Waterway health and coastal resiliency are some of the most highly debated topics in infrastructure, as work or lack of addressing an issue in one locality can greatly impact another further down the river or coast. This complicates permitting and finalizing solutions. Joe Little of Little Environments PLLC spent some years working in Australia, where geosynthetics have frequently been deployed in coastal and waterway applications. When he returned to the United States, he established his own practice and now draws upon experience and unique project approaches from around the world in creating locally sound and effect approaches to improving waterways, coastlines, and marine habitats. Geosynthetics continue to be one of his most effective tools.
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IMPROVING WATERWAYS, COASTLINES, AND MARINE HABITATS
Shorelines change rapidly, as do their mixes of aquatic and marine species. As such, Little looks far and wide for solutions to find engineering solutions that might, off hand, seem unrelated but which are in fact quite applicable to improving waterways anywhere.
“[Communities and engineers often] try to stay local with their design, and they try to stay local with using all the suppliers and information,” he says. It’s an understandable leaning. “But, by reaching out around the world, you can access a wealth of information and you can get more cost-effective designs.”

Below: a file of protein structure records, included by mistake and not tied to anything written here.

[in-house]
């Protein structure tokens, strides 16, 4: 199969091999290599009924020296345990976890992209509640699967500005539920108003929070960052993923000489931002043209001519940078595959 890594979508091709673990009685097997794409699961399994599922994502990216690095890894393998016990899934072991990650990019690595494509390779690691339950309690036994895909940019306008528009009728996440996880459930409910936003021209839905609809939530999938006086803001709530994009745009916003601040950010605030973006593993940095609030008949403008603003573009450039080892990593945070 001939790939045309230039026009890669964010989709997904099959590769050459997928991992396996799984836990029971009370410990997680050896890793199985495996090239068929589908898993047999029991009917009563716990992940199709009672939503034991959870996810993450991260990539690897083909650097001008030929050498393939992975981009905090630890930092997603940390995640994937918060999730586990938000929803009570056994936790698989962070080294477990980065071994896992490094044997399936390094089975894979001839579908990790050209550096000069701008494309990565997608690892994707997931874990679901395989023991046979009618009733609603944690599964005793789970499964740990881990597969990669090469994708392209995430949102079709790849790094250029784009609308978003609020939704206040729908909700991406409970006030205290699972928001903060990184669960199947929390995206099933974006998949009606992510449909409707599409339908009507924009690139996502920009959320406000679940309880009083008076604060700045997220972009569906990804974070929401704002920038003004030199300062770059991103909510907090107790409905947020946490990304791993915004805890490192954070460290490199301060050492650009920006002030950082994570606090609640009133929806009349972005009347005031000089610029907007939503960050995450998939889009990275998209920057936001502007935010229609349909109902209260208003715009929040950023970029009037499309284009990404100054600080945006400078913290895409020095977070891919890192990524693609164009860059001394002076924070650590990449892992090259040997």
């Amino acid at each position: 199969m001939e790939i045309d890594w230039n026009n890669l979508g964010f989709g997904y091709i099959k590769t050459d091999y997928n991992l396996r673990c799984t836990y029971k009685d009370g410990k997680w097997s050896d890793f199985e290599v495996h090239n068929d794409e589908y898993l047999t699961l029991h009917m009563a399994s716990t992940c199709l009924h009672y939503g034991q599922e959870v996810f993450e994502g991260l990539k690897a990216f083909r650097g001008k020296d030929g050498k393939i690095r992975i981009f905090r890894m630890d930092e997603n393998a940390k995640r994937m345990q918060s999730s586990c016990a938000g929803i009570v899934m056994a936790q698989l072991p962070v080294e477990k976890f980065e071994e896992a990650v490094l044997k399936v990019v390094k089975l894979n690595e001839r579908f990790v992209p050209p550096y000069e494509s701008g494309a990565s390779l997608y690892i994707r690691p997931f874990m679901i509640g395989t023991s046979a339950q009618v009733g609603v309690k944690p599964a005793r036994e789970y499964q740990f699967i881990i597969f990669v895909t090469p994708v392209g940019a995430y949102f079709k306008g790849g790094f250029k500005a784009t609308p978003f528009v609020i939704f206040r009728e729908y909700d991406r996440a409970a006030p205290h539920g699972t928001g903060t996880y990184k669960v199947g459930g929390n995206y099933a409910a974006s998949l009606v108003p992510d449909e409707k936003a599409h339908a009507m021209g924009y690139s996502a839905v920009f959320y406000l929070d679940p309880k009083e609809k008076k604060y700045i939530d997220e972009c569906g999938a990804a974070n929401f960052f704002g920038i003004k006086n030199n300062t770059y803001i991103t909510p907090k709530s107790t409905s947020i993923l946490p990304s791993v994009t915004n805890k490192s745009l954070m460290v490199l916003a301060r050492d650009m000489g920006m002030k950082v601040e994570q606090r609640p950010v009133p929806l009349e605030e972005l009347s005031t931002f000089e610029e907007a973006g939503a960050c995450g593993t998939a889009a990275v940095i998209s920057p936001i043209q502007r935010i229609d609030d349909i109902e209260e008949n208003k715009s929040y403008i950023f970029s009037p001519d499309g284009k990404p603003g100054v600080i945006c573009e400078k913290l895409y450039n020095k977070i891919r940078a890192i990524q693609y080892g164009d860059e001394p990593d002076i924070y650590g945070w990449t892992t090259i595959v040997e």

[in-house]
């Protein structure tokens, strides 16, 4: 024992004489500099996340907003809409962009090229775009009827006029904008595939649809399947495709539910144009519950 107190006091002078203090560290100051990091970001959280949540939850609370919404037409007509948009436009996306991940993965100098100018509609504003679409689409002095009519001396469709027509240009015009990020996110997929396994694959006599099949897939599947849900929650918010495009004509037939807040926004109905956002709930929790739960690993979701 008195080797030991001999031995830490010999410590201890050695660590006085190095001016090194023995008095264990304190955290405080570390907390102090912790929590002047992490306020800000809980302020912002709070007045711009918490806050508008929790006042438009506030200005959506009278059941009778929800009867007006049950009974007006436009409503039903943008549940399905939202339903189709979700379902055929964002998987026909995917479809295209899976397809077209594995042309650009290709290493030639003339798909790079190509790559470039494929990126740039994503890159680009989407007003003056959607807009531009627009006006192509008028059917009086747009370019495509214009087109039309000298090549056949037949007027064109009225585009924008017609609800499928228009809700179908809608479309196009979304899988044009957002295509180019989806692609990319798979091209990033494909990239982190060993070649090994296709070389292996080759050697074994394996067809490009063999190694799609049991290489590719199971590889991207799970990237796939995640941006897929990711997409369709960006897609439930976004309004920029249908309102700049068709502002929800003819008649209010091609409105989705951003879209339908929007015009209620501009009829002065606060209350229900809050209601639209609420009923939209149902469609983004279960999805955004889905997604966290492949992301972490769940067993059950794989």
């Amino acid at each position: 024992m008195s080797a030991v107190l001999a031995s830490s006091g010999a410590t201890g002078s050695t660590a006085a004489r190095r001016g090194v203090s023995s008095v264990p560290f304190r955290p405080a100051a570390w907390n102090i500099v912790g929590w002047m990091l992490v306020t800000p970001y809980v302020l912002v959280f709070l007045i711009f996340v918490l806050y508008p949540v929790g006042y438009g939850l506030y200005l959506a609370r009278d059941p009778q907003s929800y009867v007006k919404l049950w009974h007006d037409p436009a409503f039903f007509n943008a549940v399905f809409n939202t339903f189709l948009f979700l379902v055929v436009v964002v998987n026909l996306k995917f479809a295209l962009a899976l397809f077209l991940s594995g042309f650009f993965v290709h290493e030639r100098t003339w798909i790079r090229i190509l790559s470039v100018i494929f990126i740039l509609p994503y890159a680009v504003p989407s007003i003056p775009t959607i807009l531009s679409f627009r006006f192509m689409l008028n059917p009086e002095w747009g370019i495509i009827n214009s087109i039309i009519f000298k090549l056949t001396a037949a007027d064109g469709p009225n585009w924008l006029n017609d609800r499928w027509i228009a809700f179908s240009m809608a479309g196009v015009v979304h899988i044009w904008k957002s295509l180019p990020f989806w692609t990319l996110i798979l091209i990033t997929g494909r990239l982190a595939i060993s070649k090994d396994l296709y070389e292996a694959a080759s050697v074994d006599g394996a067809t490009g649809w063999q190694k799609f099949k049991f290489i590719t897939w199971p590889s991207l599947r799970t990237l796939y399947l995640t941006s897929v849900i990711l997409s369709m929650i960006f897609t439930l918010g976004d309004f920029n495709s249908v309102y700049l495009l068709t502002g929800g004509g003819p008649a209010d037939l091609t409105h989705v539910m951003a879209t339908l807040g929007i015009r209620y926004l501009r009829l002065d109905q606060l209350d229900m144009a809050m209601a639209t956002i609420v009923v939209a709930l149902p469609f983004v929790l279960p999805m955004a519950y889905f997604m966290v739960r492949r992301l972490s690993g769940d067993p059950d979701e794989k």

He gives an example of how an alternative grid-rock mattress used on an oceanfront or river in Australia may actually be a very sound solution for a unique piece of coastline in North America.
One of the Little Environments projects he cites drew directly upon strategies he worked with in Australia. The US project involved protecting a 125 ft. high bluff in the Cape Cod area. A private residence overlooked the water from there. Geocontainers, utilizing local soils, were installed at the base of the bluff to provide near- to medium-term shoreline stabilization and halt bluff erosion. This gave the natural environment (e.g., vegetation and Virginia cedar) ample protection to fully root and, thus, provide the ultimate long-term protection.
“If you can use the work that the environment is doing to help protect your coastlines,” Little says, “[such as] establishing an oyster reef sill, that oyster reef sill will continue to maintain itself. … In the long run, if you can give the environment that upper edge to establish and be robust, you can get very economical solutions.”
In this, he incorporates various geosynthetic and geotechnical solutions, such as geotextile tubes, gabions, erosion control mats, geotextile separation or underlay layers, and much more.
And, though inland waterways and ocean coastlines provide vastly different environments, the threats they face from intense storms and erosive processes can often be treated in similar ways. Furthermore, they can enhance habitats.
Hard and soft marine growth often take to geosynthetics in the water, he says. Not only can this help restore marine habitats, but the geosynthetics themselves may gain service life-extending benefits, such as improved scour protection.
Learn more about Little Environments’s work at www.littleenvironments.com.